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date: 20 June 2019

Abstract and Keywords

The demarcation of work-nonwork that has been characterized by sharp retirement (e.g., ending a long-term job) is now more often characterized by individuals seeking either to continue working or opting for a dull or gradual retirement (move to a bridge job or part-time work). The growing percentage of older adults in the population is increasing the percentage of older workers; moreover, low-wage workers are older and more educated than in the recent past. The health status of the future workforce will include individuals with and without chronic disease, and predictions of improved health must be tempered by trends in the percentage of adults with obesity and obesity-related health changes. With the economic uncertainties since 2007, many older workers are finding they need to continue working longer than they had expected. These shifting financial, needs as well as an interest in continuing to contribute to society, are drawing many older workers into steady or episodic market work and volunteer work. This chapter will examine the relationship between aging and working from two psychology-of-working perspectives, the organizational perspective and the self-management perspective.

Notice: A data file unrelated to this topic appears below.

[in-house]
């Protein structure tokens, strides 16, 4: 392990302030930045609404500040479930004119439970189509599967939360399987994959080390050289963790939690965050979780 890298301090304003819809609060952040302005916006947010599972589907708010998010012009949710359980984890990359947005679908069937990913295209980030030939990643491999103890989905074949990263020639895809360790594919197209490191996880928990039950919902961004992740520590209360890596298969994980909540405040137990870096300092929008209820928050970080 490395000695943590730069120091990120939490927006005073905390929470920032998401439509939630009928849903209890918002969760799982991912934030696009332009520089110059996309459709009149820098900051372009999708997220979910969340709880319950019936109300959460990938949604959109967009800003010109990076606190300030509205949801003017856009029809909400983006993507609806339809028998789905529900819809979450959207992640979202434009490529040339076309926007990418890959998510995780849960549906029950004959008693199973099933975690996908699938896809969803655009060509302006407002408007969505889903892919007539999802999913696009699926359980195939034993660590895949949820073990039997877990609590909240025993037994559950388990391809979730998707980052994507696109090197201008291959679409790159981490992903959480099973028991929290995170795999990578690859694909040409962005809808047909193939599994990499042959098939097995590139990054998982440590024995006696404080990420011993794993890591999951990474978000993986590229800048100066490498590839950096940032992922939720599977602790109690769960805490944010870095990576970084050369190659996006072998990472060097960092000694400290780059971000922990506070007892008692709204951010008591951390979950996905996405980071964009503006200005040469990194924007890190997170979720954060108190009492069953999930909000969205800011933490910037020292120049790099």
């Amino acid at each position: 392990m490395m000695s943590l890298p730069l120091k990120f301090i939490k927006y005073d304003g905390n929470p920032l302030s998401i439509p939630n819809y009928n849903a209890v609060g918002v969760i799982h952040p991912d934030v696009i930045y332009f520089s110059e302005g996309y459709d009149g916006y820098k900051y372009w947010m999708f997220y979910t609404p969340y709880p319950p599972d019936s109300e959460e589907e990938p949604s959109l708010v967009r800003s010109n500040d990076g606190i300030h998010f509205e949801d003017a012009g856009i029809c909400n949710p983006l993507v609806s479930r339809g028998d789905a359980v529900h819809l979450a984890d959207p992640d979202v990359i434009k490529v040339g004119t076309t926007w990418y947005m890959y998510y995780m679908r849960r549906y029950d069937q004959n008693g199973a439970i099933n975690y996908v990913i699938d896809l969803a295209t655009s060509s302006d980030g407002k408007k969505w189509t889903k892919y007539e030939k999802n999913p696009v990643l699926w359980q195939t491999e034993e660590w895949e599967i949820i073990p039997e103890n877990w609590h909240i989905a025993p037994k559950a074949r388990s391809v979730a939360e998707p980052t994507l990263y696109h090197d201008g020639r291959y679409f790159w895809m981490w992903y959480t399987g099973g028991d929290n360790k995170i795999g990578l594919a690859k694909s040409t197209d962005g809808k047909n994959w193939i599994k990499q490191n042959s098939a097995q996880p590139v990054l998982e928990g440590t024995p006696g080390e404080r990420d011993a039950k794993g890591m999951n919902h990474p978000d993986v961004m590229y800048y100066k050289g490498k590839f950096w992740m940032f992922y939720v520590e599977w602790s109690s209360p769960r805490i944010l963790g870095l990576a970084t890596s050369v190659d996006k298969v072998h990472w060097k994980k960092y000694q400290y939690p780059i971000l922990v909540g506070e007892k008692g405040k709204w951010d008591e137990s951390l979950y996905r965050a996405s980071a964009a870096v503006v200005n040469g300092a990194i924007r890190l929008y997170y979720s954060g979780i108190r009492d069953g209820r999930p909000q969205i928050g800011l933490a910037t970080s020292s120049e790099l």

Keywords: older worker, age and performance, retirement, self-management, lifespan, training, Americans with Disabilities Act, Age Discrimination and Employment Act, job analysis

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